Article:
Data integration is an essential practice for organizations that want to make better use of all the information at their fingertips. But how do you actually send data from one or more sources to a centralized repository, like a data warehouse?

For many businesses, the answer is SFTP (Secure File Transfer Protocol). But what is SFTP, exactly, and how do you configure SFTP to securely transfer files? Keep reading for all the answers about SFTP configuration

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What is SFTP?

SFTP (Secure File Transfer Protocol) is a method of data transfer that can send and receive files via the cryptographic SSH protocol. SFTP was created in the late 1990s as a secure alternative to FTP (File Transfer Protocol), a traditional file transfer method that uses TCP/IP.

Unlike FTP, which uses two channels (a command channel and a data channel), SFTP uses only a single channel to send commands and transfer data. SFTP’s capability to encrypt sensitive information, keeping it out of the hands of attackers, has made it the preferred choice over FTP in nearly all situations.

Related Reading:SFTP vs. FTP: Understanding the Difference

How to Configure SFTP

Configuring SFTP is usually more straightforward when using Unix-based operating systems such as Linux and macOS, although it can be done on Windows as well. Since it would take far too long to account for every possible variable in a user’s technical setup, in this section we’ll offer a high-level overview of the SFTP configuration process.

Configuring SFTP on Windows

SFTP depends on the SSH protocol. If you’re using Windows 10 or Windows Server 2019, SSH should already be installed. Otherwise, you’ll first need to install SSH on your machine—we recommend an open-source SSH implementation such as OpenSSH.

Next, you’ll need to open up a port for SFTP to use. Below is how to open an SFTP port on Windows 10:

  • In the Control Panel, navigate to the Windows Defender Firewall. Click on “Advanced settings” in the left panel to open a new pop-up window.
  • Click on “Inbound Rules” in the pop-up window’s left panel. Next, click on “New Rule…” in the right panel.
  • By default, SFTP uses port 22 for communications. In the Windows Firewall, create a new inbound rule for TCP port 22 that applies to private networks.

Finally, select an SFTP client to use. Popular choices for Windows SFTP clients include WinSCPFileZilla, and Cyberduck. You should be able to perform SFTP transfers from within the client’s interface.

Configuring SFTP on Linux and macOS

As with Windows, SFTP configuration on macOS and Linux first requires SSH. All Mac computers come with SSH installed. Installing SSH on Linux depends on your choice of Linux distribution. For example, here’s how to install SSH on Ubuntu:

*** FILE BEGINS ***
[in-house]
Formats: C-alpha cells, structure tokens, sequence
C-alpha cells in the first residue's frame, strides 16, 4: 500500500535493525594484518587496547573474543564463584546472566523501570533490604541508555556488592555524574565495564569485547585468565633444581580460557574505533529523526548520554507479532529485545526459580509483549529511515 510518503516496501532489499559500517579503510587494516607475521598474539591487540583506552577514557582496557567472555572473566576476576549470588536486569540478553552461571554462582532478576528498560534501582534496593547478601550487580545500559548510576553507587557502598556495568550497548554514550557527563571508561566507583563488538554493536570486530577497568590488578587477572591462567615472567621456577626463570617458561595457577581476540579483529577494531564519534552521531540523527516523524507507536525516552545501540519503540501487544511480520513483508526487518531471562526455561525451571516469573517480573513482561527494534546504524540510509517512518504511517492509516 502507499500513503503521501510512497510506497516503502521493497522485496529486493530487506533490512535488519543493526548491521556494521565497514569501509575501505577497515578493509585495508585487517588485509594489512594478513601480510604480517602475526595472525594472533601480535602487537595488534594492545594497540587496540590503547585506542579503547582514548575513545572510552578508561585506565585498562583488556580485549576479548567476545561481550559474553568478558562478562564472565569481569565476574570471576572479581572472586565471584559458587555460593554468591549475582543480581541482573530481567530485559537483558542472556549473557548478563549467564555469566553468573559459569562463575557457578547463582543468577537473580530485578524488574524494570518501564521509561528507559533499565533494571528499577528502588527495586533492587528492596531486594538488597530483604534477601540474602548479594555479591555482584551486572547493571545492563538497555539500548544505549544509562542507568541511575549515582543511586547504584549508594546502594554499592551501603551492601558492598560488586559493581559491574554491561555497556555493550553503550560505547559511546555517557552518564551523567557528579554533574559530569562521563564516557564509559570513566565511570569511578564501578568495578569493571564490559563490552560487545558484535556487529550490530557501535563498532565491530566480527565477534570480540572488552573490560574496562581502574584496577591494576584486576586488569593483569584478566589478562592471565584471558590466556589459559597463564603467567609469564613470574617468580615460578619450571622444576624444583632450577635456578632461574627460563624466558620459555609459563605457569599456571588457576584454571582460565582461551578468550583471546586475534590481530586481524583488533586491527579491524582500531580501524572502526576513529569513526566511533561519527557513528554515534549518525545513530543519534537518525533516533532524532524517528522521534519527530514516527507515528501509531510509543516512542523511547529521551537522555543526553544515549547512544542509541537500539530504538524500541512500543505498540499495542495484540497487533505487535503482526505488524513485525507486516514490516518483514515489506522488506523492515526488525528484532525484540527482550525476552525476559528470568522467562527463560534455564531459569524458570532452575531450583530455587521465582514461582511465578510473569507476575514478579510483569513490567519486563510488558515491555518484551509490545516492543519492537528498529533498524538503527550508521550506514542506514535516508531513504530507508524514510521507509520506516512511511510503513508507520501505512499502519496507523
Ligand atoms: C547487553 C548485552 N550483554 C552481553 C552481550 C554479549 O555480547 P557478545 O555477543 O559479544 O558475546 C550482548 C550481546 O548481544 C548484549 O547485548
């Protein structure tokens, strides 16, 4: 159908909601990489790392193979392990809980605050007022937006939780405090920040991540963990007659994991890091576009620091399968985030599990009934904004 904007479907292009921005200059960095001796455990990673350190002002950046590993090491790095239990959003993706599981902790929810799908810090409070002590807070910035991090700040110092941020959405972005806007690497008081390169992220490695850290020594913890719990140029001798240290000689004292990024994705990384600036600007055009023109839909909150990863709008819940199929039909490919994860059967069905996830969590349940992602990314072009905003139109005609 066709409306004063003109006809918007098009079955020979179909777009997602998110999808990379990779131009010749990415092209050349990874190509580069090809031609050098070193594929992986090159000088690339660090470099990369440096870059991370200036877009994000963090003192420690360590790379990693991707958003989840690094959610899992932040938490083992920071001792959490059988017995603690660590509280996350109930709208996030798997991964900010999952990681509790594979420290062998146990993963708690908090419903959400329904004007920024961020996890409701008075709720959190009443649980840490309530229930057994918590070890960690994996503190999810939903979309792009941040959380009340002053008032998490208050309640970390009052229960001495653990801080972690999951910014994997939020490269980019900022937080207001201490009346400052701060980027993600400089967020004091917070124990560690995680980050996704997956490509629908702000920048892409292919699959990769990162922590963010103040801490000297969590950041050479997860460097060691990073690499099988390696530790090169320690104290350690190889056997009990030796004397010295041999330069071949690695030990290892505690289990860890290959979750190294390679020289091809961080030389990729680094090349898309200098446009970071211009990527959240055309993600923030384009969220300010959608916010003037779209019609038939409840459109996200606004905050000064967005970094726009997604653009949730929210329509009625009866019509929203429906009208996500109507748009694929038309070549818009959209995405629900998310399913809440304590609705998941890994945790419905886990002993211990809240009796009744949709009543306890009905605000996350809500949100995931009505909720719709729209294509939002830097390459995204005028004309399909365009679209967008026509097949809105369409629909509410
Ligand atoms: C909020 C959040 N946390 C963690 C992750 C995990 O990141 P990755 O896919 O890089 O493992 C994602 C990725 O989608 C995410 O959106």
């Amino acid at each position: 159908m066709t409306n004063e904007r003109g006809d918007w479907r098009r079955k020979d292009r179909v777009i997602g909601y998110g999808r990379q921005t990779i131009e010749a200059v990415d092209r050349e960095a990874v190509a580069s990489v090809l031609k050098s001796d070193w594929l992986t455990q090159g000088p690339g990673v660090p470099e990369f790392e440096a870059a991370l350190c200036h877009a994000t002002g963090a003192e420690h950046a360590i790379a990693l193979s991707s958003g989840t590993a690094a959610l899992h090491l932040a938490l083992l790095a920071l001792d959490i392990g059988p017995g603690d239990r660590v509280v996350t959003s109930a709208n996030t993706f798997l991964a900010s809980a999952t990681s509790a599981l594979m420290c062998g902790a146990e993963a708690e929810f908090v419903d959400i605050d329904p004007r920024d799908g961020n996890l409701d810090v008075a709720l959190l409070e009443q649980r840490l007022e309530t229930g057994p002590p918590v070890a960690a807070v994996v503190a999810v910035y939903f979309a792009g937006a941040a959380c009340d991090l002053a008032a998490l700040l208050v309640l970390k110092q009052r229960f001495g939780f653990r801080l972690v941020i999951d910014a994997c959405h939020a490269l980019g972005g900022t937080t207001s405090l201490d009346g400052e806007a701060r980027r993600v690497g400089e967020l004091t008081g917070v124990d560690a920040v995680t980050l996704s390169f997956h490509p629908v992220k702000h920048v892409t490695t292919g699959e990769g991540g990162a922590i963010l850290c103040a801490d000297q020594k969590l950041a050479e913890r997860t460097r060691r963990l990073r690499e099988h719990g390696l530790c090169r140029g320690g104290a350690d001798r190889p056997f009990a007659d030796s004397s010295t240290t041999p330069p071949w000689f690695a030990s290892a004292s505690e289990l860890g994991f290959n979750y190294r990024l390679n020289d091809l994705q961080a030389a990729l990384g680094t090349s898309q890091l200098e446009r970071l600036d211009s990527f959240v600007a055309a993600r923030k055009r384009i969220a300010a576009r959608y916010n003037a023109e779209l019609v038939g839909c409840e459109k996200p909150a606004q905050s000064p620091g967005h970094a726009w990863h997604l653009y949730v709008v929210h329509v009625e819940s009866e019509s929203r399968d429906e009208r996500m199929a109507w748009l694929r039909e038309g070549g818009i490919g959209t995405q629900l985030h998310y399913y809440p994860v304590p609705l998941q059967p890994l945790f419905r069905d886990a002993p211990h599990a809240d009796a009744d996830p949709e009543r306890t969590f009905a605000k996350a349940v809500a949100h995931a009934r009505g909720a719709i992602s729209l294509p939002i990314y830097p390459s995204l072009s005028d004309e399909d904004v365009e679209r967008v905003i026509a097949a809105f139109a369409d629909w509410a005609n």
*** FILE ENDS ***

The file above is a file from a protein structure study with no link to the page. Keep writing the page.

sudo apt install ssh

Next, you’ll need to open up an SFTP port. The macOS firewall port settings are accessible via System Preferences > Security & Privacy > Firewall > Firewall Options. In Linux, allowing access to SFTP port 22 requires the ufw command:

sudo ufw allow ssh

You can transfer files with SFTP using the Unix shell (via the SFTP command), but for ease of use, we’ll assume that you prefer an SFTP client. Cyberduck is available for macOS, and FileZilla is available for both macOS and Linux. Transmit is a good Mac-exclusive SFTP client, while there are a number of good open-source Linux SFTP clients.

Related Reading: How to Use SFTP to Securely Transfer Files

How Can Help with SFTP


SFTP configuration can be challenging to set up, especially for users with less technical expertise. Still, being able to transfer data quickly and securely is crucial—so what can businesses do?

More and more organizations are finding that the right answer lies in data integration platforms like is a powerful, feature-rich ETL tool for moving information from a variety of sources to your cloud data warehouse or data lake. With a user-friendly drag-and-drop interface and more than 100 pre-built connectors and integrations—including SFTP— makes it simple to build robust data pipelines for your ETL needs.

Related Reading: Allowing access to my data on Secure File Transfer Protocol (SFTP)

Want to learn more about using SFTP with Get in touch with our team of data experts today to discuss your business needs and objectives, or to start your 14-day pilot of the platform.